How to Begin a Vegetarian Lifestyle in Singapore
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How to Begin a Vegetarian Lifestyle in Singapore

So you’re thinking about making a lifestyle change and diving into the world of vegetarians. Compared to popular belief, it’s really not that difficult to go vegetarian, even if our diet largely consists of cai png.

At the same time, it isn’t a quick process either. To help you ease into the transition, we created this quick guide to help you begin a vegetarian lifestyle in Singapore.

Know What Vegetarian Diet to Go For

If you’re just thinking about making the switch, the first thing you should do is to determine what kind of diet you’re going for, which will depend on your preferences and needs. 

There are different approaches to vegetarianism (and controversies over which ones should be considered true vegetarianism!), such as the most common ones below: 

Lacto-Ovo Vegetarian Diet

Known as the “traditional vegetarian diet,” this diet excludes meat (pork, chicken, beef) and fish but not dairy and milk products. In other words, someone with a lacto-ovo vegetarian diet can still consume eggs, cheese, butter, yogurt, and other dairy products.

Ovo-Vegetarian Diet

This diet excludes all types of meat (pork, chicken, beef, fish) and animal-based food except eggs. Contrary to the lacto-ovo vegetarian diet, this diet doesn’t include dairy products like cheese, butter, and milk.

Vegan Diet

This diet excludes all types of animal-based products including meat, fish, dairy, and egg. A vegan diet only includes plant-based food, including plant-based dairy or meat substitutes. 

Flexitarian Diet 

As suggested by its name, a flexitarian diet is a little more flexible than other vegetarian diets. This diet encourages consuming more plant-based foods, but allows some meat and other animal products such as eggs and dairy sometimes. 

Pescatarian Diet

This plant-based diet excludes all types of meat except fish. The consumption of egg and dairy products will vary from person to person.

Start in Phases

The biggest mistake that aspiring vegetarians make is that eating plant-based food would automatically make you healthy. That’s not always the case since some plant-based substitutes like almond milk lack in protein and other nutrients that your body needs. 

We’re not saying that plant-based diets are inherently bad, but rather, it’s poor diet planning that can make them bad. Therefore, it’s important to start slowly and give your body ample time to get used to a plant-based diet, especially if you’re used to consuming meat. 

You can start by eating less meat compared to your usual intake. From there, you can start cutting down red meat in the second month, then chicken in your third month, and so on. 

Alternatively, you can also try limiting your meat intake to lunch only, then try to go for vegetarian meals for breakfast and dinner. Don’t be afraid to switch things up a little until you reach your goal!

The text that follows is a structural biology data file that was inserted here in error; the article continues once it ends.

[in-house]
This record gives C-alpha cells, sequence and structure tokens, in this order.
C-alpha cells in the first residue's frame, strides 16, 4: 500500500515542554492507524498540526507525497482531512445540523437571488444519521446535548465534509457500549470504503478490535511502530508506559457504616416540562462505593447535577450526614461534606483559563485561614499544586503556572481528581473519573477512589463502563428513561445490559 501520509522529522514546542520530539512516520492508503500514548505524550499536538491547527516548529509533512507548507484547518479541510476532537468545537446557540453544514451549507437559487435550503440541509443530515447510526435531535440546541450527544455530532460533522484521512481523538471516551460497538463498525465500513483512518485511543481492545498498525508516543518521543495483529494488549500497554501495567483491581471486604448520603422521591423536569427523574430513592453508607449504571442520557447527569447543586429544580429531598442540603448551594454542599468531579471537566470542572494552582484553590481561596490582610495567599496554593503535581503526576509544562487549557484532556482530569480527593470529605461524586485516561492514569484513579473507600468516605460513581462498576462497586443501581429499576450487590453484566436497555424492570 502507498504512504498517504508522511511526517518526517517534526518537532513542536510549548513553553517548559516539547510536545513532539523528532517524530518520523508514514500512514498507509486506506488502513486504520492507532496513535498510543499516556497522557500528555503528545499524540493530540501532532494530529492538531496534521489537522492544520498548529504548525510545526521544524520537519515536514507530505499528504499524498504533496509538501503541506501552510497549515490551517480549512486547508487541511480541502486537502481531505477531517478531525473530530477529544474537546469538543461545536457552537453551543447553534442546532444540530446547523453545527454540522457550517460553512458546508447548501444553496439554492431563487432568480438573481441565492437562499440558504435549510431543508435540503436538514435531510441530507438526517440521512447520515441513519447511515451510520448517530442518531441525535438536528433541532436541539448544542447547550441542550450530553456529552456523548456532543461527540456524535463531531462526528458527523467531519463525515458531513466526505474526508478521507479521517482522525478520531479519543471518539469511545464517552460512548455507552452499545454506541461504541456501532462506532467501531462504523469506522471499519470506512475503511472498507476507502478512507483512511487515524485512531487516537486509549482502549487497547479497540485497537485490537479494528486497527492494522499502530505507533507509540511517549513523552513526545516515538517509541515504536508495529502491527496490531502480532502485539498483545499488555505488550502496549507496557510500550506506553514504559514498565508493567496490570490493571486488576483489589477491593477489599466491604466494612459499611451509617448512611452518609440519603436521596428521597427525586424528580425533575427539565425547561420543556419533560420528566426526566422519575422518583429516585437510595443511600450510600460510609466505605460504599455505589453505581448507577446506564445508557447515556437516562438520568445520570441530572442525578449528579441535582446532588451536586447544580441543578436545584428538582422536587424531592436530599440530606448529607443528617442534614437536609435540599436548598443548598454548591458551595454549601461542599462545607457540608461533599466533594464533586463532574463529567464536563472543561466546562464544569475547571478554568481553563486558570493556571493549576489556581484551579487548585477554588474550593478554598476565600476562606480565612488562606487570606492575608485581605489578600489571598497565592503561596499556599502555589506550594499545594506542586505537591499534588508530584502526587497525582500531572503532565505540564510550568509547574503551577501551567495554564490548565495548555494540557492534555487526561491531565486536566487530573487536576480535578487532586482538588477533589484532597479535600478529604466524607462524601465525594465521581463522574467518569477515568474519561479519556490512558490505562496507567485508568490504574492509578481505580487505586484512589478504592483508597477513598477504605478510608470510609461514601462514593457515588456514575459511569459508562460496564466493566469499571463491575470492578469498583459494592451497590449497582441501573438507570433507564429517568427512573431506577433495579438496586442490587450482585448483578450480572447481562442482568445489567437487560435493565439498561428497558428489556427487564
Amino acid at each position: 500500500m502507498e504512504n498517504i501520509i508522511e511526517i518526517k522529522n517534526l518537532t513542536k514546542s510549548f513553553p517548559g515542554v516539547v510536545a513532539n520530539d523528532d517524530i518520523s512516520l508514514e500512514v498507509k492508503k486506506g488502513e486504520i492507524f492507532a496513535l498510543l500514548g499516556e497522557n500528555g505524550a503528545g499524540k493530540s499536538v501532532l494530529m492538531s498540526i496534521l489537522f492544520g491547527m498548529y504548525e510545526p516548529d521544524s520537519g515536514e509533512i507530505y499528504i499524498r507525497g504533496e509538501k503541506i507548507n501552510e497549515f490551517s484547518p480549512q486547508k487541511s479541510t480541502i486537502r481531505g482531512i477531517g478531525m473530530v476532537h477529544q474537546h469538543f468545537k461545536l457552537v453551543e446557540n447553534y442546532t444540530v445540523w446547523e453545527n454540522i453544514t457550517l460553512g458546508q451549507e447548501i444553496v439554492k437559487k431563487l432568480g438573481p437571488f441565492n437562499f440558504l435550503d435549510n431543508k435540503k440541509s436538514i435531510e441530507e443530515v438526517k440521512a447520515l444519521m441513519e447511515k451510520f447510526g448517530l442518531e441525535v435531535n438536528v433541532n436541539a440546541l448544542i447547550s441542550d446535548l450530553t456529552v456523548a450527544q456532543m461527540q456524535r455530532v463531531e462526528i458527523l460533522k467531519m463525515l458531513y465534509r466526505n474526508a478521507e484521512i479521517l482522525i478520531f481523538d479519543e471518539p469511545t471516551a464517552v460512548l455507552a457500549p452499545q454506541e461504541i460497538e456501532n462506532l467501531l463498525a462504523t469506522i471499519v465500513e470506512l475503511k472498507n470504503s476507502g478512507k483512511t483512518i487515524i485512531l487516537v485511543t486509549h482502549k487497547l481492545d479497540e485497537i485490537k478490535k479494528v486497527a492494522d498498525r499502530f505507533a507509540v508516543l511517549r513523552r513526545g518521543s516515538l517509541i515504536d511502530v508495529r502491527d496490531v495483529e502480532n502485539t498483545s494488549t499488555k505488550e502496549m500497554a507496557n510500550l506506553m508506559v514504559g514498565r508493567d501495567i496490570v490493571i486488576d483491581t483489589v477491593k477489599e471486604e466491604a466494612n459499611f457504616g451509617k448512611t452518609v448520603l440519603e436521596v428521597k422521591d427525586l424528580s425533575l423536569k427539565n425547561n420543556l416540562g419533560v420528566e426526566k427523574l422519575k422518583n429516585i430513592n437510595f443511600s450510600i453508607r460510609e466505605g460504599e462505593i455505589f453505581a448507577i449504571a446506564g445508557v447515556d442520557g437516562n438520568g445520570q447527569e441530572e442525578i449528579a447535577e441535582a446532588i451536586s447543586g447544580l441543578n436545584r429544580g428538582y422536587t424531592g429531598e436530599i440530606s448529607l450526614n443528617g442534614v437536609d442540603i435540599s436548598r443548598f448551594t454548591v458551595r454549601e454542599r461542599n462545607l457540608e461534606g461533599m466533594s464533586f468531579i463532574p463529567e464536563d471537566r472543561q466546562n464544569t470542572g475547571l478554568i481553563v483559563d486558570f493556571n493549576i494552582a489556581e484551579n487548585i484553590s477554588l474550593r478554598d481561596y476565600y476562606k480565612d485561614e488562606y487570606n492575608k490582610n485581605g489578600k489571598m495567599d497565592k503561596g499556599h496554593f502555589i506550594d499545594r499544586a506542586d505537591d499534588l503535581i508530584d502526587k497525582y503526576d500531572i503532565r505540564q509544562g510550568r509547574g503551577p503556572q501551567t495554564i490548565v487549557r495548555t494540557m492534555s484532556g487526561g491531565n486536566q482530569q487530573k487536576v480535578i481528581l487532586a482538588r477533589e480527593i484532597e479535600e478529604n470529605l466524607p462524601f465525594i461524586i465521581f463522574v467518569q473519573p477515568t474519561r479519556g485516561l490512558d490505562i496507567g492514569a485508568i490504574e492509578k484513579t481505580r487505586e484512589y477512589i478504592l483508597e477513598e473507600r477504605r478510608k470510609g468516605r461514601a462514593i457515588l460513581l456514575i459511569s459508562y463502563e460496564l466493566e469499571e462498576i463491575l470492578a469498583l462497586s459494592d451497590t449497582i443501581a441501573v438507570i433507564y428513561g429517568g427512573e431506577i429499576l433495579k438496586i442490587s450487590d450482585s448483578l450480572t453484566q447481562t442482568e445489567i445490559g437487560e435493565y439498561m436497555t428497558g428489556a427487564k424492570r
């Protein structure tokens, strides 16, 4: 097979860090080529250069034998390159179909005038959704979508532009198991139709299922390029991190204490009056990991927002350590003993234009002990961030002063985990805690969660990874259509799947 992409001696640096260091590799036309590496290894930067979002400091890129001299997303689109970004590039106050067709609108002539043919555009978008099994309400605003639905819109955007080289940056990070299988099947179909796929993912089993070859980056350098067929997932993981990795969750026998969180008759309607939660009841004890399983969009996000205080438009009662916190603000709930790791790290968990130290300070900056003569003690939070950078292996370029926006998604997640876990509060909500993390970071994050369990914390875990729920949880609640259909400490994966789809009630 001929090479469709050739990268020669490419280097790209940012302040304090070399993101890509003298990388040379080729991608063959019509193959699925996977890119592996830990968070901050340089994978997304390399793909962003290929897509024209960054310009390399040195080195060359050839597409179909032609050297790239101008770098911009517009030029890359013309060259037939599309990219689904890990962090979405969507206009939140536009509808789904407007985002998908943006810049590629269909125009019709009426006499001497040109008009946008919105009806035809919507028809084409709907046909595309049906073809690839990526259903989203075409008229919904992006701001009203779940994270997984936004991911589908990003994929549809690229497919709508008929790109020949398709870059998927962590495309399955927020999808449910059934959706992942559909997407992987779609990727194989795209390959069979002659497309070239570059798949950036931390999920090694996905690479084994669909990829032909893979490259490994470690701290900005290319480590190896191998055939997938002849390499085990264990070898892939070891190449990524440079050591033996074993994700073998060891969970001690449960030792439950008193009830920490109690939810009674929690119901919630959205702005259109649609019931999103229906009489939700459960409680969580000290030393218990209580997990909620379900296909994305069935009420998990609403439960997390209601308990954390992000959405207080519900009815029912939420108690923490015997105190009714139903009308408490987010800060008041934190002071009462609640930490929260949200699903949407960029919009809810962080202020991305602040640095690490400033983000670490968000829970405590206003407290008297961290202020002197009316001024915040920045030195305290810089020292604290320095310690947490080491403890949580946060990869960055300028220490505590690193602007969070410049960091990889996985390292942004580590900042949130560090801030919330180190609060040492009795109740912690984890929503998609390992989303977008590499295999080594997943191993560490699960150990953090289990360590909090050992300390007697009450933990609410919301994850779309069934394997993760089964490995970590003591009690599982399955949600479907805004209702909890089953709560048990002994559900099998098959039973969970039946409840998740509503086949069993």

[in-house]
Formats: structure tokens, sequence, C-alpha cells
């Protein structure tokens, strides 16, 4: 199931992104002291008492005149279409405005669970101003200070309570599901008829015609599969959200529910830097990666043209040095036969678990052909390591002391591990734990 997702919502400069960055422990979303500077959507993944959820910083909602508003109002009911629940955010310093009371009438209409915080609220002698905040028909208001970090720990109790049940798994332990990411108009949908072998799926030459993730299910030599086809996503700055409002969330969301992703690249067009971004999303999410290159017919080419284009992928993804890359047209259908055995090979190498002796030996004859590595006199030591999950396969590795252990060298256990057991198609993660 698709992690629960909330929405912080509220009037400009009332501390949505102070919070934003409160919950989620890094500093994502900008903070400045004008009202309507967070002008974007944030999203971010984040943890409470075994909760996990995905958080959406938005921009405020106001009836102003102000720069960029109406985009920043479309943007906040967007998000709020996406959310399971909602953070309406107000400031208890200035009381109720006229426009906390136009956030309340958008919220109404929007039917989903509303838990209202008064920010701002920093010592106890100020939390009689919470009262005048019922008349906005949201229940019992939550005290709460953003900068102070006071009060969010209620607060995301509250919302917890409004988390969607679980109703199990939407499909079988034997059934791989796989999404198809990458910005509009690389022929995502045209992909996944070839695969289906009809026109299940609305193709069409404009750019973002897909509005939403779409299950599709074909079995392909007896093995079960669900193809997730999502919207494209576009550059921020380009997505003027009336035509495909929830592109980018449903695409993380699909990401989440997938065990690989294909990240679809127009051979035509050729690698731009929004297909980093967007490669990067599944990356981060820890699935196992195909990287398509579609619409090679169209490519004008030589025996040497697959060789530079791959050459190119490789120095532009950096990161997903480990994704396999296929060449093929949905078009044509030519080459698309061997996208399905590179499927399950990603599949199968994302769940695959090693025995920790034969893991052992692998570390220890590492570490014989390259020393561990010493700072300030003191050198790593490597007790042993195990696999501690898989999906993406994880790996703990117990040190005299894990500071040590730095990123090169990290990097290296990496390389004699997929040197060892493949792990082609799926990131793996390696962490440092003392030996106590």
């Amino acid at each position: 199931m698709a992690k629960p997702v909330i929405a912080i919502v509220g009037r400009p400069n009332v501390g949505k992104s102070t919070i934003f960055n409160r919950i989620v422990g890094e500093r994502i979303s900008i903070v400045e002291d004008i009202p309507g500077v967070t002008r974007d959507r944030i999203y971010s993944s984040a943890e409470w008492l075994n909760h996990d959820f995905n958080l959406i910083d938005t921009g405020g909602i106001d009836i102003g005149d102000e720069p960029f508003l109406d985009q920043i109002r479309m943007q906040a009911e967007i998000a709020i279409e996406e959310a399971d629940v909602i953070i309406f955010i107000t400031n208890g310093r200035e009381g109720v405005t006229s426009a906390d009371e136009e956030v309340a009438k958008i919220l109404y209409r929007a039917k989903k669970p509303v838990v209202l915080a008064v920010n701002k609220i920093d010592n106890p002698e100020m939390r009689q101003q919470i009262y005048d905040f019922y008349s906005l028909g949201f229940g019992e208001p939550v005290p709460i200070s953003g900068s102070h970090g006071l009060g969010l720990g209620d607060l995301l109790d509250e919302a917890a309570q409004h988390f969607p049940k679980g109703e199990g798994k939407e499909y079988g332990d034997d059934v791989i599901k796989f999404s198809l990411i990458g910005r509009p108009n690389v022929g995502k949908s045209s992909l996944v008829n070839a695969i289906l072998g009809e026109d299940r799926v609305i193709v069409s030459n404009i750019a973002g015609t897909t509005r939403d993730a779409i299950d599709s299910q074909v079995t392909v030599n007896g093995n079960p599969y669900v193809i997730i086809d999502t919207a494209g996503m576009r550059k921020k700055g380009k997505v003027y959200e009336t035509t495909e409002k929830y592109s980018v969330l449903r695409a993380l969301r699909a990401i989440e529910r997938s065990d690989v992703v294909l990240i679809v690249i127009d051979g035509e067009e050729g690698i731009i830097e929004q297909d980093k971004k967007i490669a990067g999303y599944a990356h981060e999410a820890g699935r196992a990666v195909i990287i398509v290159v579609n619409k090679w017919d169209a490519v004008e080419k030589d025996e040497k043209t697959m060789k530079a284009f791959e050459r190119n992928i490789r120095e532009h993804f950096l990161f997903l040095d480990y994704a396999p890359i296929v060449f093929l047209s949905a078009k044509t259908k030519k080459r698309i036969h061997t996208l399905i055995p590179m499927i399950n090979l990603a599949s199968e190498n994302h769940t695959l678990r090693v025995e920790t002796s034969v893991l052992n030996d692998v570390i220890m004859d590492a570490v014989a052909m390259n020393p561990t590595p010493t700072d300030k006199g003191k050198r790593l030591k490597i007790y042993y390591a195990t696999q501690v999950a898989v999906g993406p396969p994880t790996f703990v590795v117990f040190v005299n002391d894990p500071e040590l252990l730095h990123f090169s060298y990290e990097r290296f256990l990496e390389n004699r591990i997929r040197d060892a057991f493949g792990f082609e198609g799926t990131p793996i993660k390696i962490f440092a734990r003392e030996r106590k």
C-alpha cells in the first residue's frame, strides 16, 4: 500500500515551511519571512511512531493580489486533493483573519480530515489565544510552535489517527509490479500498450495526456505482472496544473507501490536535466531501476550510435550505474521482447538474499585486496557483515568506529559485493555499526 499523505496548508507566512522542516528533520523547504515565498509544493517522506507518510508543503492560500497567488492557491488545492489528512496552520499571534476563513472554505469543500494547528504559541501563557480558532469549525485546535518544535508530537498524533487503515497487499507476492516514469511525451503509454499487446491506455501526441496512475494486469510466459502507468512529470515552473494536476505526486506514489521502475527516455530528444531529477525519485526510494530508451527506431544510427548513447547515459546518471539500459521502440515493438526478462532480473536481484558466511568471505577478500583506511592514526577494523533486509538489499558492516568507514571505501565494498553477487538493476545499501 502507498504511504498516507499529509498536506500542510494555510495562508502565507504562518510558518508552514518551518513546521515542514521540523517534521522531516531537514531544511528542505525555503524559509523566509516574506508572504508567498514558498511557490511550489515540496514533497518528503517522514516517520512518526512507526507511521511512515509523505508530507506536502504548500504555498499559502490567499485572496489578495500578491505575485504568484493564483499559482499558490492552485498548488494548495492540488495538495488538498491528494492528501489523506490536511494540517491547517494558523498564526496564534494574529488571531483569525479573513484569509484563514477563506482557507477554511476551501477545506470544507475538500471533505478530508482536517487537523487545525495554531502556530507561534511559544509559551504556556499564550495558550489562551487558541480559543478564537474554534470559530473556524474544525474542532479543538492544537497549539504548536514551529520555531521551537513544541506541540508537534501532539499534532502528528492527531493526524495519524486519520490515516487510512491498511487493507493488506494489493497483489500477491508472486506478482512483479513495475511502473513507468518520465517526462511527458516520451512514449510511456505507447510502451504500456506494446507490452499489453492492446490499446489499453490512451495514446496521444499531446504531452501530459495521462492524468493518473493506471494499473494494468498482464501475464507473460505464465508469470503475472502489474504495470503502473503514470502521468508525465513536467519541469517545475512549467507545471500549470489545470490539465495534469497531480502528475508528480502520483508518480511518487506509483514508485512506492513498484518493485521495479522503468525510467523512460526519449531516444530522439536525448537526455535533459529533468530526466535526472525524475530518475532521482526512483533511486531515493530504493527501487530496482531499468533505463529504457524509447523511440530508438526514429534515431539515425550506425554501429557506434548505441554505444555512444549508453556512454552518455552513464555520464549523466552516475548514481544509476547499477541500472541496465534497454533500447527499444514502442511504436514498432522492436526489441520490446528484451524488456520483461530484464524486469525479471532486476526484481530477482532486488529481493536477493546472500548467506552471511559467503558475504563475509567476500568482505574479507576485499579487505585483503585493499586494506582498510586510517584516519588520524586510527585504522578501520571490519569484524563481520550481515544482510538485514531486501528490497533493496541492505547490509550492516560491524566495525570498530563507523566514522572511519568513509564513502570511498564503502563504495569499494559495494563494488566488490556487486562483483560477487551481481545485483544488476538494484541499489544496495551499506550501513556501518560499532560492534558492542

There’s no strict timeline that you should follow, and you can go as slow as you’d like. Just remember to find other sources for iron, protein, and other nutrients for a well-balanced diet.

NutrientMajor Vegetarian Sources
IronGreen leafy vegetables, lentils, legumes, iron fortified food and dried fruit
Vitamin B12Tempeh, dairy products, eggs, fortified products (e.g. cereals)
CalciumDairy products, green leafy vegetables, calcium-fortified products such as soybean milk, water, juice, cereal, bread, biscuits; tofu made with calcium salts
ZincWholegrains, nuts and legumes, tofu, tempeh, legumes, nuts and seeds, fortified breakfast cereals and dairy products
ProteinSeitan, tofu, tempeh, lentils, beans, green peas, quinoa, oats, wild rice, chia seeds, nuts, broccoli, spinach, asparagus, artichokes, potatoes

If you need extra help in planning your diet, it’s best to consult with a nutritionist who can give you tips on how to eat healthier food tailored to your needs. 

Explore Vegetarian Cuisine in Singapore

Admittedly, one of the hardest things of being vegetarian is knowing where and how to source your food. It gets even more difficult when you’re with friends who aren’t vegetarians.

Luckily, Singapore is considerably vegetarian-friendly.

If you’re unsure what kind of meals to eat, the easiest way to introduce yourself to vegetarian cuisine is by checking out vegetarian and vegan restaurants. There are also plenty of hawker centres that offer vegetarian options, particularly in Chinese and Indian stalls.

Give your taste buds a chance to find out what you like and don’t like, which you can use for reference once you start cooking your own vegetarian meals. As a tip, you can also check out some catering services specialising in vegetarian cuisine for boxed meals and dinner sets.

Otherwise, the internet is filled with vegetarian recipes. Use that to your advantage.

Get a good idea of what you want to cook, and then you can start experimenting with different ingredients. Don’t be afraid to spice things up by adding herbs and spices. 

Remember that it’s always best to get fresh produce to minimise your intake of highly processed foods. 

You can source whole, unprocessed food from wet markets or your local grocery store, many of which have delivery services. Alternatively, there are also some online food delivery services that specialise in plant-based dishes. 

More Resources for Restaurants in SingaporeThat Often Have Vegetarian Options